Tuesday, August 2, 2011

Exodus 1:15-22 Pharaoh's Attempt to Diminish the Israelites

"The king of Egypt said to the Hebrew midwives,
whose names were Shiphrah and Puah,
'When you help the Hebrew women in childbirth
and observe them on the delivery stool,
if it is a boy, kill him;
but if it is a girl, let her live.'

The midwives, however, feared God
and did not do what the king of Egypt had told them to do;
they let the  boys live.

Then the king of Egypt summoned the midwives and asked them, 
'Why have you done this?  Why have you let the boys live?'

The midwives answered Pharaoh,
'Hebrew women are not like Egyptian women;
they are vigorous and give birth before the midwives arrive.'
So God was kind to the midwives
and the people increased and became even more numerous.
And because the midwives feared God,
he gave them families of their own.

Then Pharaoh gave this order to all his people:
'Every boy that is born you must throw into the Nile, 
but let every girl live.' "

Exodus 1:15-22 (NIV)


At first, the new Pharaoh seemed to be trying to be secretive in his attempt to thwart the rapid increase of the Israelites.  This is not surprising; he is a new ruler and  it would probably serve his own need to take care of this perceived threat quietly.  He tried to enlist the help of the Hebrew midwives in killing any Hebrew boys who were being born.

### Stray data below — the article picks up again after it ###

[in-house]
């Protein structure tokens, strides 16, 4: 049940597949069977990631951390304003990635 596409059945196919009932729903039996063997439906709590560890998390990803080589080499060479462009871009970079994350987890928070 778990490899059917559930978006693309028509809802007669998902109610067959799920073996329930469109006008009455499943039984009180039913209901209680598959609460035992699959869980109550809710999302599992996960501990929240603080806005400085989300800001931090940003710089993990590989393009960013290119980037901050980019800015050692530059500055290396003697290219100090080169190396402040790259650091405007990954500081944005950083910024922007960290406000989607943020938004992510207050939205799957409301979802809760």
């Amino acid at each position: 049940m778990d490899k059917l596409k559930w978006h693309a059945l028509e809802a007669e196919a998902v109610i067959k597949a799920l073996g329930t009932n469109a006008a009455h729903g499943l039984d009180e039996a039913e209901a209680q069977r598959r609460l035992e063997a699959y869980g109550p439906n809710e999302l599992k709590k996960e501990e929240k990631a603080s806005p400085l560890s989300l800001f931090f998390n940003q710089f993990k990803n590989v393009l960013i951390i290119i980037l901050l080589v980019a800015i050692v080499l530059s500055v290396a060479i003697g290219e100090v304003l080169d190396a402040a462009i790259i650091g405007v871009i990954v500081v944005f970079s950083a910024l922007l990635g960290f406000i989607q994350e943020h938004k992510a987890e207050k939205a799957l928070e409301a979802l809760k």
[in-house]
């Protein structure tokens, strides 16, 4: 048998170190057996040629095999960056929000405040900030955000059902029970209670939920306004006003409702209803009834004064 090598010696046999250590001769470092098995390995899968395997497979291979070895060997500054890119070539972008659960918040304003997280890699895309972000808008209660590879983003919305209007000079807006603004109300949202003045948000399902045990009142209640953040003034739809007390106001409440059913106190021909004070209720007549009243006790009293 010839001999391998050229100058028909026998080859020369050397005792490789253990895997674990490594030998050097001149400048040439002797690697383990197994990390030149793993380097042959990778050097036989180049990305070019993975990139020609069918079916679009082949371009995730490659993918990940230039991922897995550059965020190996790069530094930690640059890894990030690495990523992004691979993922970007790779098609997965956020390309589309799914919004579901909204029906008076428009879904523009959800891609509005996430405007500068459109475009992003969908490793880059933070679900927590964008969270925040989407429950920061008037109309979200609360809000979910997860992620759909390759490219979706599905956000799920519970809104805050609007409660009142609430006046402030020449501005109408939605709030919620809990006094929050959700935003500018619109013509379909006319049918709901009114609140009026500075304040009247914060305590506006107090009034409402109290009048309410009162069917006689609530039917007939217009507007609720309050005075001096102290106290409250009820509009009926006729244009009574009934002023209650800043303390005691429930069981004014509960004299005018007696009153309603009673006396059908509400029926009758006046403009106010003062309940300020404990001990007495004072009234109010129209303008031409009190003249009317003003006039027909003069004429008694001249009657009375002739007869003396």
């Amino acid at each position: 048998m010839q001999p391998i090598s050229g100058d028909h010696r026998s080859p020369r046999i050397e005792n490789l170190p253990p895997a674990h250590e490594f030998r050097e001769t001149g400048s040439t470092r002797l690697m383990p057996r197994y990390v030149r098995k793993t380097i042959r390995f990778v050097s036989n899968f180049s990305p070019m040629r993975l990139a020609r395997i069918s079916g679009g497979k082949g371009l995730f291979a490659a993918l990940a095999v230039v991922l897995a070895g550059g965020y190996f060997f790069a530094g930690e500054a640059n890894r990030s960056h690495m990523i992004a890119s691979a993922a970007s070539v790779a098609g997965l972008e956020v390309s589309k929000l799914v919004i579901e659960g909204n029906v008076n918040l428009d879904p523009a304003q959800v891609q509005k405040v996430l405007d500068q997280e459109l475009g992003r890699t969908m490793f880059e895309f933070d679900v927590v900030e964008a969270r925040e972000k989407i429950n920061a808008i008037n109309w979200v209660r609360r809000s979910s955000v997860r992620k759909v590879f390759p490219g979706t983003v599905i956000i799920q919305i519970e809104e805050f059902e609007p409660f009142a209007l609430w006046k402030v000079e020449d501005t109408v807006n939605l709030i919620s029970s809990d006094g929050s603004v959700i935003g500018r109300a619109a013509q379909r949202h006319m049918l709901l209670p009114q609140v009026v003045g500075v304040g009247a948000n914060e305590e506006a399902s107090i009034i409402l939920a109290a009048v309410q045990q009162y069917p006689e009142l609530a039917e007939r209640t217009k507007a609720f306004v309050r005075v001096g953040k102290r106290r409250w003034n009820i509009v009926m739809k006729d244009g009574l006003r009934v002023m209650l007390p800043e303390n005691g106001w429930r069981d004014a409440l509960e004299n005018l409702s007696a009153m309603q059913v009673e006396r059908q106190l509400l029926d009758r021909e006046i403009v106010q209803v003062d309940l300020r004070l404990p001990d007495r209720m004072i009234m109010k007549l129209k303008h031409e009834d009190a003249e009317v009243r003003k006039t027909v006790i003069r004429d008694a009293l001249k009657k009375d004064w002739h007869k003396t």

Pharaoh was used to unquestioning obedience from his subjects.  However, did he really expect the Hebrews to annihilate their own people?  Besides, they were subject to a higher authority.  Because the midwives feared God more than Pharaoh, they found a way to get around his decree by claiming that the Hebrew women would already have given birth before the midwives even arrived on the scene.  There may be some truth to this claim, for the hard labor to which Pharaoh had subjected all the Israelites may have made the women more physically fit and better able to give birth without complications.

This reminds me of what Joseph had said to his own brothers years after they had sold him into slavery:  "You intended to harm me, but God intended it for good to accomplish what is now being done, the saving of many lives." (Genesis 50:20 NIV)  Pharaoh's plans were no match for the covenant blessings and promises of God.

The Israelites became even more numerous.  In the future, God would have some dealings with another Pharaoh regarding the firstborn sons of his own household and the households of the rest of the Egyptian people.  Was that later Pharaoh related to this one who ordered the deaths of the newborn Hebrew baby boys?  If so, there is a kind of ironic justice to the upcoming end of this Pharaoh's family line.  Remember God's covenant promises to Abraham? -- "I will bless those who bless you, and whoever curses you I will curse..." (Genesis 12:3 NIV)  Since God always keeps His promises, I believe this Pharaoh is in for a lot of trouble.

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